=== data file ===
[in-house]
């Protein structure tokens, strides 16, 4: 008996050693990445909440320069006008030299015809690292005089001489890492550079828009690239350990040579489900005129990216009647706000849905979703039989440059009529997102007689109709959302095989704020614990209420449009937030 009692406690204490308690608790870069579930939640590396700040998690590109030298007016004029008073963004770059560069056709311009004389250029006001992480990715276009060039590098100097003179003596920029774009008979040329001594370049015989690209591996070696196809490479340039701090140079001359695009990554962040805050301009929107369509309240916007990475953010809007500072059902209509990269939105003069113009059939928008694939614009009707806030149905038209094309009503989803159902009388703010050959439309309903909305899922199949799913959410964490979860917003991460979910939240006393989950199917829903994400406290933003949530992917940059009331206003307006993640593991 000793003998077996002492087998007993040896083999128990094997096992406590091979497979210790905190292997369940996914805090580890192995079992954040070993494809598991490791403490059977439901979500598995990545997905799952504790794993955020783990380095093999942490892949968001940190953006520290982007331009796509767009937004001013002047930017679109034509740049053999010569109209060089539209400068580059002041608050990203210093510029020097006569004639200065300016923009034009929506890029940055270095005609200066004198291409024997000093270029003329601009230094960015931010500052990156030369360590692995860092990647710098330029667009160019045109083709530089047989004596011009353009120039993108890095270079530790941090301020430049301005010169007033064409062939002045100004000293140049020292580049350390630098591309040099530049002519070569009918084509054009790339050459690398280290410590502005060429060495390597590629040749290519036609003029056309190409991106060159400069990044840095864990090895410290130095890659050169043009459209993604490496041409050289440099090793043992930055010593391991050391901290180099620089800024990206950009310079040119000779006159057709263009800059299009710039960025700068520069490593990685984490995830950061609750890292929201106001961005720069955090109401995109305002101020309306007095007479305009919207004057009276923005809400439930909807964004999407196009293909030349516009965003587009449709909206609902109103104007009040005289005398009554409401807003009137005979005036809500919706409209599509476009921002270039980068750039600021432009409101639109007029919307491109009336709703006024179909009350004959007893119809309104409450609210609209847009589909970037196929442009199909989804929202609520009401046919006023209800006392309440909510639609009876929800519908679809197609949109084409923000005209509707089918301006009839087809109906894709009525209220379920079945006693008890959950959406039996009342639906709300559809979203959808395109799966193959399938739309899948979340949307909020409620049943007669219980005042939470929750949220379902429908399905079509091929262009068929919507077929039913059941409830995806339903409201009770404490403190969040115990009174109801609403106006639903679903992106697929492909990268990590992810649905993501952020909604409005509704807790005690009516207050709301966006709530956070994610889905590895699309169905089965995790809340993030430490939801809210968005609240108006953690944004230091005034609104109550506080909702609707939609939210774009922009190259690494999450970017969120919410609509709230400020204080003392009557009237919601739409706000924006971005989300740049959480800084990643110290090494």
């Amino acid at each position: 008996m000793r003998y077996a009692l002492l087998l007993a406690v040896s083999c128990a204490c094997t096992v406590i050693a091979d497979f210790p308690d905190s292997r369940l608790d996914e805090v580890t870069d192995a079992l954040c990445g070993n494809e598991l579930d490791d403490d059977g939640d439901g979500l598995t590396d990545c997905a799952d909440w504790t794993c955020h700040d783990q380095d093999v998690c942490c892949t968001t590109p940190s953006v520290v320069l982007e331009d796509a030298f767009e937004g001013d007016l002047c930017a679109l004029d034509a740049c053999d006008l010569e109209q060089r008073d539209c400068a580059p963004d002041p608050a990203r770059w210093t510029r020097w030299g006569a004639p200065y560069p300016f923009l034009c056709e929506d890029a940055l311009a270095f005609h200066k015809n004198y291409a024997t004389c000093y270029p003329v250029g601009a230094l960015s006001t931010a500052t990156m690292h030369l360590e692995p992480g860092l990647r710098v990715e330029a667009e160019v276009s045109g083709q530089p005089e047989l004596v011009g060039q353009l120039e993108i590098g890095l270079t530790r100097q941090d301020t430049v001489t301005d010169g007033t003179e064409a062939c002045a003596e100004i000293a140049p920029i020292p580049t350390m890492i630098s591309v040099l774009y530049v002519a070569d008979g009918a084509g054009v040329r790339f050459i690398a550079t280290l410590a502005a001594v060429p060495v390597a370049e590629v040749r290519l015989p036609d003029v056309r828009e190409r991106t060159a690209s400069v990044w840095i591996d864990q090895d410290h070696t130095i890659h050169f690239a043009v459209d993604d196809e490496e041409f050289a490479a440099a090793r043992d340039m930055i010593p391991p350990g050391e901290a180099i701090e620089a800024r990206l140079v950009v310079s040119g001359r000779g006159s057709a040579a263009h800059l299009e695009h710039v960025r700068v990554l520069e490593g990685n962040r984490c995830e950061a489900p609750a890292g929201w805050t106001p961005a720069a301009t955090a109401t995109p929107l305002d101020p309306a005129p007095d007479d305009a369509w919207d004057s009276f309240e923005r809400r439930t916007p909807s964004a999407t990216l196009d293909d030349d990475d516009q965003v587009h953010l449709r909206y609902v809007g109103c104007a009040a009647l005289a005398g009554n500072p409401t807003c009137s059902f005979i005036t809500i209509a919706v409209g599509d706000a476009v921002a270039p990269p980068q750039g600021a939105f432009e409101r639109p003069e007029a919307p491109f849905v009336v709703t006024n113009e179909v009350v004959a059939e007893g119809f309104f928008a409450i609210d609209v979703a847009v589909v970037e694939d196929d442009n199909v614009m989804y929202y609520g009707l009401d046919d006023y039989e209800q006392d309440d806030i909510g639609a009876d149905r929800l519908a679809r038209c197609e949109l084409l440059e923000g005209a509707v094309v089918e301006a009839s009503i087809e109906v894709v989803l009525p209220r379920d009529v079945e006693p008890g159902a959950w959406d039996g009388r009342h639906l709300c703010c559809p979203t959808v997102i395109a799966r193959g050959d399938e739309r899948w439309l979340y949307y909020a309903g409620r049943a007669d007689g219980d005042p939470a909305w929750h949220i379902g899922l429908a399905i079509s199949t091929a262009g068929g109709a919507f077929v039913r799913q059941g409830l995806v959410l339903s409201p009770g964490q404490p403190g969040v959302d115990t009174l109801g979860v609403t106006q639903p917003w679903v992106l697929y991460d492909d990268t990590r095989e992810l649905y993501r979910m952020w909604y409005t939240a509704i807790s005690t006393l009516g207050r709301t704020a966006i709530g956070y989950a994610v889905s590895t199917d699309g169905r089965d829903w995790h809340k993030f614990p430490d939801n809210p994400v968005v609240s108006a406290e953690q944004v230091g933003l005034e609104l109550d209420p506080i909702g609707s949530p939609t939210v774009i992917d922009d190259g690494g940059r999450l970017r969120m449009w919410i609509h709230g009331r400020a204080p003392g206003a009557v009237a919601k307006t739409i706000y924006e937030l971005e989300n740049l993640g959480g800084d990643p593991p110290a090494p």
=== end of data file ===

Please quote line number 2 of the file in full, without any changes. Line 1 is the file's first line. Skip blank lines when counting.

């Protein structure tokens, strides 16, 4: 008996050693990445909440320069006008030299015809690292005089001489890492550079828009690239350990040579489900005129990216009647706000849905979703039989440059009529997102007689109709959302095989704020614990209420449009937030 009692406690204490308690608790870069579930939640590396700040998690590109030298007016004029008073963004770059560069056709311009004389250029006001992480990715276009060039590098100097003179003596920029774009008979040329001594370049015989690209591996070696196809490479340039701090140079001359695009990554962040805050301009929107369509309240916007990475953010809007500072059902209509990269939105003069113009059939928008694939614009009707806030149905038209094309009503989803159902009388703010050959439309309903909305899922199949799913959410964490979860917003991460979910939240006393989950199917829903994400406290933003949530992917940059009331206003307006993640593991 000793003998077996002492087998007993040896083999128990094997096992406590091979497979210790905190292997369940996914805090580890192995079992954040070993494809598991490791403490059977439901979500598995990545997905799952504790794993955020783990380095093999942490892949968001940190953006520290982007331009796509767009937004001013002047930017679109034509740049053999010569109209060089539209400068580059002041608050990203210093510029020097006569004639200065300016923009034009929506890029940055270095005609200066004198291409024997000093270029003329601009230094960015931010500052990156030369360590692995860092990647710098330029667009160019045109083709530089047989004596011009353009120039993108890095270079530790941090301020430049301005010169007033064409062939002045100004000293140049020292580049350390630098591309040099530049002519070569009918084509054009790339050459690398280290410590502005060429060495390597590629040749290519036609003029056309190409991106060159400069990044840095864990090895410290130095890659050169043009459209993604490496041409050289440099090793043992930055010593391991050391901290180099620089800024990206950009310079040119000779006159057709263009800059299009710039960025700068520069490593990685984490995830950061609750890292929201106001961005720069955090109401995109305002101020309306007095007479305009919207004057009276923005809400439930909807964004999407196009293909030349516009965003587009449709909206609902109103104007009040005289005398009554409401807003009137005979005036809500919706409209599509476009921002270039980068750039600021432009409101639109007029919307491109009336709703006024179909009350004959007893119809309104409450609210609209847009589909970037196929442009199909989804929202609520009401046919006023209800006392309440909510639609009876929800519908679809197609949109084409923000005209509707089918301006009839087809109906894709009525209220379920079945006693008890959950959406039996009342639906709300559809979203959808395109799966193959399938739309899948979340949307909020409620049943007669219980005042939470929750949220379902429908399905079509091929262009068929919507077929039913059941409830995806339903409201009770404490403190969040115990009174109801609403106006639903679903992106697929492909990268990590992810649905993501952020909604409005509704807790005690009516207050709301966006709530956070994610889905590895699309169905089965995790809340993030430490939801809210968005609240108006953690944004230091005034609104109550506080909702609707939609939210774009922009190259690494999450970017969120919410609509709230400020204080003392009557009237919601739409706000924006971005989300740049959480800084990643110290090494």